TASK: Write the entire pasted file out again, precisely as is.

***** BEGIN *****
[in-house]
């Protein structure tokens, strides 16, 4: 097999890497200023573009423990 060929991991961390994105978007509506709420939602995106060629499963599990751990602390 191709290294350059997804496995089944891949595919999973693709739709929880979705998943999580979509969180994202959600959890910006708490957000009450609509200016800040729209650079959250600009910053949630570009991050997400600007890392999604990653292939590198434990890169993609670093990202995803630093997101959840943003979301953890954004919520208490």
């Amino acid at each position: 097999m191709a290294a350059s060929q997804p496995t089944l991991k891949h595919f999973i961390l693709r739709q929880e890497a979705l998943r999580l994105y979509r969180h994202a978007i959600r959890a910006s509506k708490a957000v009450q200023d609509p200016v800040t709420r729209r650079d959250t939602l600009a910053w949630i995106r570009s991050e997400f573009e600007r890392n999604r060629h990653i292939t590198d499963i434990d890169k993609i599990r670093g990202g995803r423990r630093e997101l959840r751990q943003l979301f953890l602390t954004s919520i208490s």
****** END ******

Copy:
[in-house]
């Protein structure tokens, strides 16, 4: 097999890497200023573009423990 060929991991961390994105978007509506709420939602995106060629499963599990751990602390 191709290294350059997804496995089944891949595919999973693709739709929880979705998943999580979509969180994202959600959890910006708490957000009450609509200016800040729209650079959250600009910053949630570009991050997400600007890392999604990653292939590198434990890169993609670093990202995803630093997101959840943003979301953890954004919520208490």
């Amino acid at each position: 097999m191709a290294a350059s060929q997804p496995t089944l991991k891949h595919f999973i961390l693709r739709q929880e890497a979705l998943r999580l994105y979509r969180h994202a978007i959600r959890a910006s509506k708490a957000v009450q200023d609509p200016v800040t709420r729209r650079d959250t939602l600009a910053w949630i995106r570009s991050e997400f573009e600007r890392n999604r060629h990653i292939t590198d499963i434990d890169k993609i599990r670093g990202g995803r423990r630093e997101l959840r751990q943003l979301f953890l602390t954004s919520i208490s």